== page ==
Used to say that about the Girl Scouts. Used to say that about churches. Used say that about Hollywood. Used to say that about Chamber of Commerce. I mean, this is just off the top of my head. If I really stopped to think about this, how many…? The education system? Go back 50 years, compared to what it is today. The education system is why I write children’s books now, to get the truth of American history out there.

And they’re damn good books, I might add, but that’s another story.

Liberalism has corrupted so much that people thought was untouchable. Institutions and traditions that people thought, “No way will they ever be able to kill those. These are solid. These are never gonna change.” I bet off the top of your head you can think of some, too. Now, don’t misunderstand me on this football business. It’s gonna take ’em years, and I don’t care if they ever ultimately succeed.

The point is the effort that they make is gonna drive people away from the game. Do you think people really are football fans ’cause they want to know the latest on whatever stuff’s happening off the field? Some people, low-information people who love prurient things, yeah. But don’t forget what sports is. Don’t forget what sports has always been. You know what? I remember.

I’m gonna tell you this. When I worked for the Kansas City Royals, I was in the marketing department, and one year after 1980 — yeah, first or second year with the team — somehow I ended up with the marketing department in the meetings after the season. They were in Scottsdale, in fact. Every team sent representatives, and they were the marketing meetings, business-side meetings of baseball.

We had a number of people that come in and they did lectures. There was this one guy that came. He was a Harvard sociology professor. Understand why we are there. The whole point of this effort is to figure out how to sell more tickets. We in the marketing department have no control over the number one weapon to sell tickets, and that’s winning. Winning will sell tickets better than any other campaign you can devise.

But you have no control over that.

So you have to come up with creative ways to make coming to the ballpark attractive when the team isn’t winning, or when it’s thought they might not win. So everybody’s looking for creative ways to do that. There were the giveaway nights and the mascots and all this kind of thing. But this guy said something. I have never forgotten this, ’cause of course I’m fascinated by the philosophical.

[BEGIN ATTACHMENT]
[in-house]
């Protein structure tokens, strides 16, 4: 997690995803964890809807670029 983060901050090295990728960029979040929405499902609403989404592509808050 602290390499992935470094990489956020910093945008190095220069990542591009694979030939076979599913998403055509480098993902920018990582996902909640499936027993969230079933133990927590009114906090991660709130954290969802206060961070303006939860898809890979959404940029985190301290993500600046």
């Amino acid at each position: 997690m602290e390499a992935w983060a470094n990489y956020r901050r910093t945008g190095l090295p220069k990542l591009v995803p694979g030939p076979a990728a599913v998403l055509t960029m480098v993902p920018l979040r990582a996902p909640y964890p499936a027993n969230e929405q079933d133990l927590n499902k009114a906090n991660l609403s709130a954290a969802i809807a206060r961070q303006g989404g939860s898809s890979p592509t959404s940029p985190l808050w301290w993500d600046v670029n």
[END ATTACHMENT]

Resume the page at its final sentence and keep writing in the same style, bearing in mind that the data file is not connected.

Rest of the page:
He said, “What is it about sports that sets it apart from everything else in our lives? What is it?” Of course we all raised our hands and we took a stab at answering the question. None of us provided the answer he was looking for. He said, “Well, yeah, that’s true. That’s right. Yeah, yeah. No, you’re dead wrong. But the real answer is that sports, as an adult, is the one thing you can invest total passion in without consequence.”

What he meant by that was, as you grow older, you become suspicious of people, and you are guarded, and you may not let yourself go all the way with certain people. You may not want them to see who you are because you don’t trust them. So you’re always holding some of yourself back. You’re always guarded, always suspicious.

You learn, we all learn to be this way after we get taken advantage of by people we think we can trust that we can’t, people who use us. But he said, “With sports, you throw all that out, and you can invest in your team with total passion with no consequence.” Meaning: You’re never gonna get hurt. You’re never gonna get rejected. You’re never going to get told to get out. You’re never gonna get fired.

And for the most part, the more passion you show for your team, the more your team is gonna love you. He said, “Try that with a woman. Or, if you’re a woman, try that with a man. The point is, relationships, you gotta play a little game. You can’t act like you’re totally into the person or it’s no challenge anymore and they send you packing. Your team will never do that.”

I have never forgotten that because I think it is dead-right on, particularly from a marketing standpoint if you’re working at trying to sell tickets and increase attendance, how to maximize that passion. Well, part and parcel of that passion is sports. The ability to express that passion is the escape it provides from the humdrum of the rest of your life. That’s what sports has always been for fans, to one degree or another.

There are the more rabid, the more into the team. But still you could have all kinds of things going wrong in your life. If your team wins, it mitigates it somehow. It just is that way it is. In small towns like Pittsburgh and Kansas City, I marvel at how the performance of the local sports team actually can determine the self-esteem of a population of a city. I’ve seen it over and over again.